The same theme is echoed in Tim Adams's excellent piece on the Karen Matthews case in The Guardian. Having observed the trial he concluded that Matthews seemed incapable of putting anyone's needs, not even her children's, above her own for even a moment. It's a rare case of a Guardian writer suggesting that the liberal establishment has done people like Karen Matthews no favours by excusing the way they go about their lives. He mentions Bea Campbell's contrasting of the media's differing attitudes to the Matthews case with that of Madeleine McCann.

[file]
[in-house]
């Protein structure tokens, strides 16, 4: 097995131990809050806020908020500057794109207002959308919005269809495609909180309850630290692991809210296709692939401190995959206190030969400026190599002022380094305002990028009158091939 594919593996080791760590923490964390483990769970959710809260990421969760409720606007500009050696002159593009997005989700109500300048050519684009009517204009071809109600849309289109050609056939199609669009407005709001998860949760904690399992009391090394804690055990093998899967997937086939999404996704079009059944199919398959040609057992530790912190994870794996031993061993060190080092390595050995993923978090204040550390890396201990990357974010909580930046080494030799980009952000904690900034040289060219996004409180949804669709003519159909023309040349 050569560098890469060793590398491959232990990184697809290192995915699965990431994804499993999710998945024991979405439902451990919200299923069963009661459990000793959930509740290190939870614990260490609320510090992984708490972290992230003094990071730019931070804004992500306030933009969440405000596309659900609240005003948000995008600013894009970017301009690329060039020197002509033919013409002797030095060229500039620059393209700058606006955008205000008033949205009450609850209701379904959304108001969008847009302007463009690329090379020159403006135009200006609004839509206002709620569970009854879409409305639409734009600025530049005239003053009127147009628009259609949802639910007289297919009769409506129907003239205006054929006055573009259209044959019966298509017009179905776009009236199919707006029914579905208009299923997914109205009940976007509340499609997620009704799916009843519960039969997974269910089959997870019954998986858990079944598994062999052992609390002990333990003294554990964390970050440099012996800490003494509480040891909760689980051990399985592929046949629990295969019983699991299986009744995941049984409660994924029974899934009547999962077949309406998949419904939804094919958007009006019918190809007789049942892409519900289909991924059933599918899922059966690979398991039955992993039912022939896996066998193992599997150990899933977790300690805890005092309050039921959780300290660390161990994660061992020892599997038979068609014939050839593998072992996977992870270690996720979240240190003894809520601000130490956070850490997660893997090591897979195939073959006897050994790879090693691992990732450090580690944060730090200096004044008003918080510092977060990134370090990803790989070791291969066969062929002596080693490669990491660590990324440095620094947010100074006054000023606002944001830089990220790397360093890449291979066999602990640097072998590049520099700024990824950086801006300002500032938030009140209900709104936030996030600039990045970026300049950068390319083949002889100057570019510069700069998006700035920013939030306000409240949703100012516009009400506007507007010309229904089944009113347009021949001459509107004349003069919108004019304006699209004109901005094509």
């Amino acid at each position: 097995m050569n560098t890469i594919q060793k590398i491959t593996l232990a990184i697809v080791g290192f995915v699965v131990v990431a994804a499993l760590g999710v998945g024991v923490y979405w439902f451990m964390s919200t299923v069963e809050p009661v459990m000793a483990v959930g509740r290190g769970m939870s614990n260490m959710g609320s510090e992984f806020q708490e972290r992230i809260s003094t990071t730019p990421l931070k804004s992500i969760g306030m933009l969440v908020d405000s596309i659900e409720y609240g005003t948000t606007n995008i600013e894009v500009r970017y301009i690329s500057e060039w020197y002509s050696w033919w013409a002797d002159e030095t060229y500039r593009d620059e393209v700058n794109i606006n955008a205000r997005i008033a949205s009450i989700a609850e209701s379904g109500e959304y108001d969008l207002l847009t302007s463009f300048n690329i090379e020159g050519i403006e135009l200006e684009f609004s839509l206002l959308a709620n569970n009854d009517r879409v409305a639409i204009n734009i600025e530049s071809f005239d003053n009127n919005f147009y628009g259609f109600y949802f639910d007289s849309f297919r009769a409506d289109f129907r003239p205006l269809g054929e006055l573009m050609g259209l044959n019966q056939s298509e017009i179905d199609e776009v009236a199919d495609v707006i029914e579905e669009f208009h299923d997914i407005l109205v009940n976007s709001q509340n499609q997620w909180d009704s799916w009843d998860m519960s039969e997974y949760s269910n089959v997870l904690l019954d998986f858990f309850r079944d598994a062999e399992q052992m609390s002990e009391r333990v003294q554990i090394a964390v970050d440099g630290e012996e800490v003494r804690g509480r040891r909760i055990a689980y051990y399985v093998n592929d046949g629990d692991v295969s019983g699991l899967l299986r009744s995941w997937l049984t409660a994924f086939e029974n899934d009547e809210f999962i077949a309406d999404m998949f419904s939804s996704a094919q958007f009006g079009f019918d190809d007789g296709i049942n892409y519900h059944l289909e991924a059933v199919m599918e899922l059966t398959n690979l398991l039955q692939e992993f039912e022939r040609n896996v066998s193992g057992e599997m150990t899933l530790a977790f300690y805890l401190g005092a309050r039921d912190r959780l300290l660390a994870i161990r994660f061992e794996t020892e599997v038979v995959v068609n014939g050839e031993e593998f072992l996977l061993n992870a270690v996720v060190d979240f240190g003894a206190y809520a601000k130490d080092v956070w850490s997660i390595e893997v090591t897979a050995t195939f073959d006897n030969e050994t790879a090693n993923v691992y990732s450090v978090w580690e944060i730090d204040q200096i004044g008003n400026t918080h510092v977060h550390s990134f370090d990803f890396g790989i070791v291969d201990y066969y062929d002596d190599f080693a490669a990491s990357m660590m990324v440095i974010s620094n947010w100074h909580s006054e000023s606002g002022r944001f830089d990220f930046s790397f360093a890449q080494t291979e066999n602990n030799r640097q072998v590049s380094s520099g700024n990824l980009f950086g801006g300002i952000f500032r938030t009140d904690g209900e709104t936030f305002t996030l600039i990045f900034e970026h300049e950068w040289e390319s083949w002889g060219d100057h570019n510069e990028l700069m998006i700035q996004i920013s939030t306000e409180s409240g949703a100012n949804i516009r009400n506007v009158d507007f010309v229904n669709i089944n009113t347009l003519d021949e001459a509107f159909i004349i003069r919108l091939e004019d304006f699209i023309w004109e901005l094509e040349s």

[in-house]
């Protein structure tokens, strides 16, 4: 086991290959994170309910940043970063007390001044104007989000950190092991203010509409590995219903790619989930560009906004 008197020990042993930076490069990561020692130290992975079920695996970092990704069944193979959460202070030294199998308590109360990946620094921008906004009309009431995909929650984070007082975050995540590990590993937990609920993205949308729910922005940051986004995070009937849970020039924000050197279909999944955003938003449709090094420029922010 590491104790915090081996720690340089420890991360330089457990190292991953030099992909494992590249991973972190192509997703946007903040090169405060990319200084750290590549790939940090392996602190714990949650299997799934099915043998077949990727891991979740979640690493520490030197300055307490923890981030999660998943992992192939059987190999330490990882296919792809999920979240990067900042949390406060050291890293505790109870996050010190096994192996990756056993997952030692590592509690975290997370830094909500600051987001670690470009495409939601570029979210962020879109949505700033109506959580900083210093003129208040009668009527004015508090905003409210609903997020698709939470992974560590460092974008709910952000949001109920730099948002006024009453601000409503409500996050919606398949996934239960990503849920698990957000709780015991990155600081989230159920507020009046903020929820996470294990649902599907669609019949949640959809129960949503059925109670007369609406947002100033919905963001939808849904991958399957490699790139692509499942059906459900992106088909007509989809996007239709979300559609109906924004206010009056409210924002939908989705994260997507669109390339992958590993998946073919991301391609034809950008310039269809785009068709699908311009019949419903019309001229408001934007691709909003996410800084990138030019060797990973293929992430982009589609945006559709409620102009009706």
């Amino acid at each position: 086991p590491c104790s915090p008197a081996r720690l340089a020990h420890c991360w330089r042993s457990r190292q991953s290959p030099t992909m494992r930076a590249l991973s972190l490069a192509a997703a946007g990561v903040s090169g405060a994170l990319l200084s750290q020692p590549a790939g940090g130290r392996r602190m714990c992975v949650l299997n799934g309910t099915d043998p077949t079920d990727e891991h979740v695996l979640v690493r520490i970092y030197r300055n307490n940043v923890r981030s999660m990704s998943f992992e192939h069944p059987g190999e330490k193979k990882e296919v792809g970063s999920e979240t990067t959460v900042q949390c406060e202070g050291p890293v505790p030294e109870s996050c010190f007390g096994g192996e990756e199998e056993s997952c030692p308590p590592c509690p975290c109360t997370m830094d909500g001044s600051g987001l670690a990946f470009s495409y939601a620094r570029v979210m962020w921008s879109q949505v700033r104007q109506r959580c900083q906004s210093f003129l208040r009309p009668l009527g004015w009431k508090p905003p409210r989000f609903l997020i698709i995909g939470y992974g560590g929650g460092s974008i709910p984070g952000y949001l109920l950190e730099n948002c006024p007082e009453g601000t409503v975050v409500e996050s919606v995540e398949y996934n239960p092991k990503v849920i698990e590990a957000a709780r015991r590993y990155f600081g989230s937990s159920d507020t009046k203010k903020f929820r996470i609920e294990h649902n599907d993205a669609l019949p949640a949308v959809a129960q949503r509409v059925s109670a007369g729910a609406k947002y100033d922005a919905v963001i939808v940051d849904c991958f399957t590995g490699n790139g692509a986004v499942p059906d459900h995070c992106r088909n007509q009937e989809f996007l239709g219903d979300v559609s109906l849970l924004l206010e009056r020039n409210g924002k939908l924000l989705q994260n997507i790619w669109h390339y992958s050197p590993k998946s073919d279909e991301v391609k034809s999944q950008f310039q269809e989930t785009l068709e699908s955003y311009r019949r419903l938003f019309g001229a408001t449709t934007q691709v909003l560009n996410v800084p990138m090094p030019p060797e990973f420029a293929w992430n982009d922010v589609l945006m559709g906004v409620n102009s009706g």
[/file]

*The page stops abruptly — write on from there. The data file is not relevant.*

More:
Campbell's argument may not have been true - can any couple ever have been subjected to more media scrutiny about their lifestyle than the McCanns? - but it appealed to the class warriors on the blogs. The McCanns were traitors to their working-class roots, with their medical careers and their aspirations for their children and their Mark Warner holidays. Karen Matthews, who had never worked a day in her life, became an unlikely role model for working-class solidarity.Right now there's a discussion about the case on Woman's Hour. Actually, it's not so much about the case as about what Woman's Hour listeners are supposed to think about it. It features someone called Anastasia. Bet she's never been to Dewsbury Moor. I have.